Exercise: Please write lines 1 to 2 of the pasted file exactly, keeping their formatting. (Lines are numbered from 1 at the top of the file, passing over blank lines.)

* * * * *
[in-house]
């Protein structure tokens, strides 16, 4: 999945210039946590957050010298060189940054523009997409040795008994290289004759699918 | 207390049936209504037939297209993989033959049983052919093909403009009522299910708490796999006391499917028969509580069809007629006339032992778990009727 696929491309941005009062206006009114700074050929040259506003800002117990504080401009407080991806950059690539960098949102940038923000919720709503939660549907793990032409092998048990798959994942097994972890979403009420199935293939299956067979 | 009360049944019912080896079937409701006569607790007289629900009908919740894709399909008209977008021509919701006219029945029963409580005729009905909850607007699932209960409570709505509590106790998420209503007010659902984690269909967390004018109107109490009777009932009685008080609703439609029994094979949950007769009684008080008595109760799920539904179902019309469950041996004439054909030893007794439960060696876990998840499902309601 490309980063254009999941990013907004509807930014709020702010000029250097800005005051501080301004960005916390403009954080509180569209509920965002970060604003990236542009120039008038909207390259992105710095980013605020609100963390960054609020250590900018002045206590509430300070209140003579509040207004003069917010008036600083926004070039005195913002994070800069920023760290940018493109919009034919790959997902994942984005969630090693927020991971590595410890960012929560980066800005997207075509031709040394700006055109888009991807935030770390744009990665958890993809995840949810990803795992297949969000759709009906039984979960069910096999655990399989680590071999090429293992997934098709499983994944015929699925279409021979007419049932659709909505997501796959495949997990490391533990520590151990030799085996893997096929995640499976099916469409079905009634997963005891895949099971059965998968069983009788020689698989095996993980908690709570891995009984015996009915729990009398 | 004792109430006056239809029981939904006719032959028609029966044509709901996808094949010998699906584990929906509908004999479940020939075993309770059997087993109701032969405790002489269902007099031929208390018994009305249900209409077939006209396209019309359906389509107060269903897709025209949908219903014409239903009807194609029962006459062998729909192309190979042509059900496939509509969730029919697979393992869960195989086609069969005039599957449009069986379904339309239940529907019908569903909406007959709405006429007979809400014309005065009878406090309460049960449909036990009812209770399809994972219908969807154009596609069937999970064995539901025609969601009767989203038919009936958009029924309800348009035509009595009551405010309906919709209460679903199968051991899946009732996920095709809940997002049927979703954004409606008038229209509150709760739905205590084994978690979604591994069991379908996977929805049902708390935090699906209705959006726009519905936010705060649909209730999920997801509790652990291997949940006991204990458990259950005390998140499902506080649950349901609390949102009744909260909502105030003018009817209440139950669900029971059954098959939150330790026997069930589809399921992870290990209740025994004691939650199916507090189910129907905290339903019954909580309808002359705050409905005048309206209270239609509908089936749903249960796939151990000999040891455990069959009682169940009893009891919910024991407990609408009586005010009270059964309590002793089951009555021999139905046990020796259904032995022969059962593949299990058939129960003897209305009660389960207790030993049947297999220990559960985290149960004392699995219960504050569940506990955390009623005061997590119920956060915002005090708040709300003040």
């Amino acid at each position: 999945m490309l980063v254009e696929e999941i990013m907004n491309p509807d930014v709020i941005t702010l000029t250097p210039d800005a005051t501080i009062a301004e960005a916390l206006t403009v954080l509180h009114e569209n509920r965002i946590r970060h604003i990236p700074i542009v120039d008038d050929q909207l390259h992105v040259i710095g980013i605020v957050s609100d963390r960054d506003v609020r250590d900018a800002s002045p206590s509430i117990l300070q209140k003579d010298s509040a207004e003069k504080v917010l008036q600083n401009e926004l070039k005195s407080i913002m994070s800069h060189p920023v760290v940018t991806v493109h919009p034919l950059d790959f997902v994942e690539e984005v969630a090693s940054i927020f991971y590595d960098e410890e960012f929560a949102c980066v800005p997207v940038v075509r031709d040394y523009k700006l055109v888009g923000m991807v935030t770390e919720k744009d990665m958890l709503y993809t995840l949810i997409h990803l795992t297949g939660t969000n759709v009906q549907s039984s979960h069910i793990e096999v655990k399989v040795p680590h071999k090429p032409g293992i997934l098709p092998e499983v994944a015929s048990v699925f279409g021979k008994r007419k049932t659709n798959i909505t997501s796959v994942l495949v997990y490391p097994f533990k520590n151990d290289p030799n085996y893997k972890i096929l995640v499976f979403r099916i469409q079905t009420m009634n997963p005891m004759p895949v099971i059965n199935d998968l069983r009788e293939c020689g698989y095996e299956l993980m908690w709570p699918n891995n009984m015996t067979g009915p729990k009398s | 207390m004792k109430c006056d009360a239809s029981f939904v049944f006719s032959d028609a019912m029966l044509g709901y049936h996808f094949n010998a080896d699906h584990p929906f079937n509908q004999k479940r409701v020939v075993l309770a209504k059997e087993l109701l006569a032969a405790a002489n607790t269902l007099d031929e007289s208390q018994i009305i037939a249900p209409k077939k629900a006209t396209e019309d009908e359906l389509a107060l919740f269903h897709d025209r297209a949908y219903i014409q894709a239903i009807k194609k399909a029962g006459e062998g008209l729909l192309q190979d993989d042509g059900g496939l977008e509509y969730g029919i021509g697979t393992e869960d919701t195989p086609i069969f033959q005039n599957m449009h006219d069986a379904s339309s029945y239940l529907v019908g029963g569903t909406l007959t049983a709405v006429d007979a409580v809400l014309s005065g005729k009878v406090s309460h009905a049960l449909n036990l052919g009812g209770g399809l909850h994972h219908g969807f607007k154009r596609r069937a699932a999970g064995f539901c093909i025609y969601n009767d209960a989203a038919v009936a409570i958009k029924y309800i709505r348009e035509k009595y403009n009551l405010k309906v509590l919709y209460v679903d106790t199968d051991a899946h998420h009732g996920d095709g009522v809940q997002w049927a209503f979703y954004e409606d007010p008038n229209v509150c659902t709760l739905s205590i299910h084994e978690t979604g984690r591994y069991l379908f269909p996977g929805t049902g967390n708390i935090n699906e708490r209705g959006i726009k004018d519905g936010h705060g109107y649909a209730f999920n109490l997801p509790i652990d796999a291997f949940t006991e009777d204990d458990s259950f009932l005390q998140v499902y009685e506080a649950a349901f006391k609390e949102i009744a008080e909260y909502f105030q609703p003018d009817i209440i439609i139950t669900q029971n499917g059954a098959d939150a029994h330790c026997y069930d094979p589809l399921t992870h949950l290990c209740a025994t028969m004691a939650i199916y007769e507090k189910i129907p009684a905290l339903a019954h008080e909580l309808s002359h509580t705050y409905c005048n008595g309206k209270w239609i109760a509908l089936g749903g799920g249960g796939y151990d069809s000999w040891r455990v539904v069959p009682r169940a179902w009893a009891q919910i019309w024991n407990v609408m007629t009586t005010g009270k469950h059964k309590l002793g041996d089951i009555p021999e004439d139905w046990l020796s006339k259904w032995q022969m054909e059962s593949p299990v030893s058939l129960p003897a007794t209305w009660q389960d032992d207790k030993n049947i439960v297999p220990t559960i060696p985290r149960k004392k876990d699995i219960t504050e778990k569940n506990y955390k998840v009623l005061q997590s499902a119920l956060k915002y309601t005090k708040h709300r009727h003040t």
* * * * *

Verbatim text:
[in-house]
């Protein structure tokens, strides 16, 4: 999945210039946590957050010298060189940054523009997409040795008994290289004759699918 | 207390049936209504037939297209993989033959049983052919093909403009009522299910708490796999006391499917028969509580069809007629006339032992778990009727 696929491309941005009062206006009114700074050929040259506003800002117990504080401009407080991806950059690539960098949102940038923000919720709503939660549907793990032409092998048990798959994942097994972890979403009420199935293939299956067979 | 009360049944019912080896079937409701006569607790007289629900009908919740894709399909008209977008021509919701006219029945029963409580005729009905909850607007699932209960409570709505509590106790998420209503007010659902984690269909967390004018109107109490009777009932009685008080609703439609029994094979949950007769009684008080008595109760799920539904179902019309469950041996004439054909030893007794439960060696876990998840499902309601 490309980063254009999941990013907004509807930014709020702010000029250097800005005051501080301004960005916390403009954080509180569209509920965002970060604003990236542009120039008038909207390259992105710095980013605020609100963390960054609020250590900018002045206590509430300070209140003579509040207004003069917010008036600083926004070039005195913002994070800069920023760290940018493109919009034919790959997902994942984005969630090693927020991971590595410890960012929560980066800005997207075509031709040394700006055109888009991807935030770390744009990665958890993809995840949810990803795992297949969000759709009906039984979960069910096999655990399989680590071999090429293992997934098709499983994944015929699925279409021979007419049932659709909505997501796959495949997990490391533990520590151990030799085996893997096929995640499976099916469409079905009634997963005891895949099971059965998968069983009788020689698989095996993980908690709570891995009984015996009915729990009398 | 004792109430006056239809029981939904006719032959028609029966044509709901996808094949010998699906584990929906509908004999479940020939075993309770059997087993109701032969405790002489269902007099031929208390018994009305249900209409077939006209396209019309359906389509107060269903897709025209949908219903014409239903009807194609029962006459062998729909192309190979042509059900496939509509969730029919697979393992869960195989086609069969005039599957449009069986379904339309239940529907019908569903909406007959709405006429007979809400014309005065009878406090309460049960449909036990009812209770399809994972219908969807154009596609069937999970064995539901025609969601009767989203038919009936958009029924309800348009035509009595009551405010309906919709209460679903199968051991899946009732996920095709809940997002049927979703954004409606008038229209509150709760739905205590084994978690979604591994069991379908996977929805049902708390935090699906209705959006726009519905936010705060649909209730999920997801509790652990291997949940006991204990458990259950005390998140499902506080649950349901609390949102009744909260909502105030003018009817209440139950669900029971059954098959939150330790026997069930589809399921992870290990209740025994004691939650199916507090189910129907905290339903019954909580309808002359705050409905005048309206209270239609509908089936749903249960796939151990000999040891455990069959009682169940009893009891919910024991407990609408009586005010009270059964309590002793089951009555021999139905046990020796259904032995022969059962593949299990058939129960003897209305009660389960207790030993049947297999220990559960985290149960004392699995219960504050569940506990955390009623005061997590119920956060915002005090708040709300003040």